Another Kiwi company successfully taps US crowd-funding site Kickstarter
UPDATE MAY 3: When I first talked to the guys at Syrp on Tuesday night, they had raised $42,000 in five days on Kickstarter. By Wednesday morning, that had jumped to $79. Now (Thursday morning), it's taken another leap, to $US155,875 - beating their 60-day goal of $150,000 in inside a week [UPDATE: by the weekend it had reached $US226,000].
"We've had an amazing last 24 hours. We're blown away," Syrp co-founder Ben Ryan told NBR ONLINE.
Now for the hard part - manufacturing the product. How are things going on that front?
"We have two working prototypes and another one will be ordered soon with some minor changes," Mr Ryan said.
"Manufacturing quotes are issued and we've visited the factories [in Asia and Australia] we are working with and we're likely revisit them in the next couple of weeks.
"Kickstarter pledges cover the manufacturing costs but we won't make a direct profit or break even on previous research and development investment. The whole kickstarter campaign enables us to get over the hurdle of manufacturing and tooling for the first production run as well as marketing?"
MAY 2: It remains to be seen whether crowd-funding sites like Kickstarter are a passing fad - or at least if it will become to hard to stand-out as more and more jump fund-seekers pile in (and already we've seen the first hysteria story over an allegedly fake auction, despite the power of community ratings, and Kickstarter rejecting nearly half of those who apply to list).
But for the moment, a few NZ contenders are having a golden run with the service, which lets you solicit micro-donations from hundreds, or thousands, of backers (usually in return for getting your product at a cut price).
I've previously written about Kiwi film-maker Taika Waiti using Kickstarter to help bankroll the US release of Boy with $US90,000 raised from 1284 micro-backers (including $US20 from NBR - hey, it all adds up).
And Wellington game developer Sidhe, which is eyeing the success of others in its field, and weighing a run [UPDATE: This morning Sidhe boss Mario Wynands told NBR ONLINE, "We are currently looking at the tax implications of the process given funds may have to be routed through a US third party, and will be using that to inform our decision." Kickstarter is restricted to US residents, more on which below].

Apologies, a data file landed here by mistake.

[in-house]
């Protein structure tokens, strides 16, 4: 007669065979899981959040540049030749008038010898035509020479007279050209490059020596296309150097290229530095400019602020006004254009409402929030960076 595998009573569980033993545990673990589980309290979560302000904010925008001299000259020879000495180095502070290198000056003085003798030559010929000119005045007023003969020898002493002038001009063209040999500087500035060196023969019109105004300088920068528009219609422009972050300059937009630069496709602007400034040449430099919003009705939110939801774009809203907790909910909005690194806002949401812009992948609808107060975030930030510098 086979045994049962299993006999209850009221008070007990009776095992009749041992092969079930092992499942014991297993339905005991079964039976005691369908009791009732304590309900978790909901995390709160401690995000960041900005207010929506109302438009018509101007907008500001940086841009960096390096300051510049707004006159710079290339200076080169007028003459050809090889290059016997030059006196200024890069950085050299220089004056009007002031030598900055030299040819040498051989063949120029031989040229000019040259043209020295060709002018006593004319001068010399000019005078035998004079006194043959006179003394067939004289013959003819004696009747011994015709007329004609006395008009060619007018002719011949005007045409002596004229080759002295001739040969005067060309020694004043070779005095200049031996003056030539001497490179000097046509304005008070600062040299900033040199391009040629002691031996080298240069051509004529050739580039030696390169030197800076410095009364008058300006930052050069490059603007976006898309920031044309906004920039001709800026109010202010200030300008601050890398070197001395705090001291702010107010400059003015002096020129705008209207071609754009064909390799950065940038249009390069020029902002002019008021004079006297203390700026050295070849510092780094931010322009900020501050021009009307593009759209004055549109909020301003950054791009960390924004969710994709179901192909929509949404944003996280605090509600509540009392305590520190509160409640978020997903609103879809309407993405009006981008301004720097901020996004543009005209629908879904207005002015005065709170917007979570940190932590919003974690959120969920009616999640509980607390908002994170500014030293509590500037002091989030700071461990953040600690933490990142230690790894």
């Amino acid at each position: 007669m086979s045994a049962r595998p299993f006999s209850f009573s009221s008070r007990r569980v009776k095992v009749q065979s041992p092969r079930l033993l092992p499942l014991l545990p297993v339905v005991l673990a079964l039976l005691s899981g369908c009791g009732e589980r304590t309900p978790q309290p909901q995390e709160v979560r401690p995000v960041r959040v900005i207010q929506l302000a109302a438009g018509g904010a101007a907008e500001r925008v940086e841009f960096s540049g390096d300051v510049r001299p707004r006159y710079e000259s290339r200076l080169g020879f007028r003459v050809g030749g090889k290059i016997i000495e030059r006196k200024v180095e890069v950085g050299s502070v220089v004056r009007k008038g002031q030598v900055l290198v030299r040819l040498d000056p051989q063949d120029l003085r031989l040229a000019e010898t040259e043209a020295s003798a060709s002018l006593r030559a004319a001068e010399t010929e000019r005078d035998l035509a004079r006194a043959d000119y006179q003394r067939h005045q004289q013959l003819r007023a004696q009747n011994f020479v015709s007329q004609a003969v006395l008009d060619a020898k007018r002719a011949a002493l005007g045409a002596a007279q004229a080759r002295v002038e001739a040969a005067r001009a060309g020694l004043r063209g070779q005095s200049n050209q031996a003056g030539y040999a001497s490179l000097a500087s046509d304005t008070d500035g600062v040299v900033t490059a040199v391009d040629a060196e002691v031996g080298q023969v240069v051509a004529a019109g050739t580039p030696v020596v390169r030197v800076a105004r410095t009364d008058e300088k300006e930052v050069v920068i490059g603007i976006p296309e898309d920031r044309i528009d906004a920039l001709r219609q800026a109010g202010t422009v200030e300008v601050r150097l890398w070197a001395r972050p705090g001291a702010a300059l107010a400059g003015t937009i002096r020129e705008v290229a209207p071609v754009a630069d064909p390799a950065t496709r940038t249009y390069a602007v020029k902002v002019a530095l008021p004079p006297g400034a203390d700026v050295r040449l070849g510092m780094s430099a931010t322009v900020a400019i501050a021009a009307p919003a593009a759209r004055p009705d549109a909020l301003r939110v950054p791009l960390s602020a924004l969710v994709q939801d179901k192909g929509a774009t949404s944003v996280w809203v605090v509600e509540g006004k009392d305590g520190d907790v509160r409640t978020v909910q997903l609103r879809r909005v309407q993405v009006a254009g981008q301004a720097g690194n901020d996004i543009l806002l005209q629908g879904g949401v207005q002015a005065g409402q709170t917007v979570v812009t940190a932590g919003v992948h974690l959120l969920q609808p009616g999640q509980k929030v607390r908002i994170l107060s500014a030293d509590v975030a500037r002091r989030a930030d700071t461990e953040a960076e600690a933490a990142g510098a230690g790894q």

One inspiration for Sidhe is another NZ developer, Grinding Gear Games, which raised $US200,000 via pre-sale focused crowd-funding. A couple of US-based game studios have raised millions.
Now I've heard from Queenstown entrepreneurs Ben Ryan (a cinematographer) and Chris Thomson (a designer), who've formed a company called Syrp and started a Kickstarter campaign to promote a product called the 'Genie.'
"It's used primarily for motion control time lapses in either panning or linear direction, the device can be integrated with all your existing equipment as well as DIY projects which we believe will open up a new wave of creativity for time lapse photography," explaned Mr Ryan.
"It's also been designed to be extremely easy to use so theres no need to be an expert which I believe puts it into a different category than a lot of other products out there."
There's more info, and a video, on Syrp's Kickstarter page.
$US79,000 in six days
"We've had an incredible response so far and have received $US42,000 in funding over five days," Mr Ryan said last night.
This morning, less than 12 hours later, I see that's shot up to $US79,468.
The company is aiming to raise $US150,000 with its 60-day campaign.
As I type, there are 154 backers (as with any Kickstarter project, their pledges will only be charged to their credit cards, via Amazon Payments, if the Genie gets fully-funded. Kickstarter makes no guarantees on any given company's ability to deliver).
Most have gone for a $US590 or $US690 pledge, which earns a photography buff a $US300 or $US500 discount off the Genie's retail price once the product goes into production (discounts on a product, once release, are perhaps the most popular incentive for Kickstarter funders).
There are also other perks, such as T-shirts, and getting your name on the side of the Genie. If a retailer kicks in $US10,000, they get 20 units (which works out ot half the retail price per unit of $US999; so far there are no takers).
How did Mssrs Ryan and Thomson get around Kickstarter's US residents-only policy? (The site says it hopes to allow international projects to be posted shortly, but for the moment its Amazon Payments-based system renders the option impractical).
"It was a mission. We had to work with a US citizen to get around this but finally got the all-clear after a lot of going around in circles," Mr Ryan told NBR Online.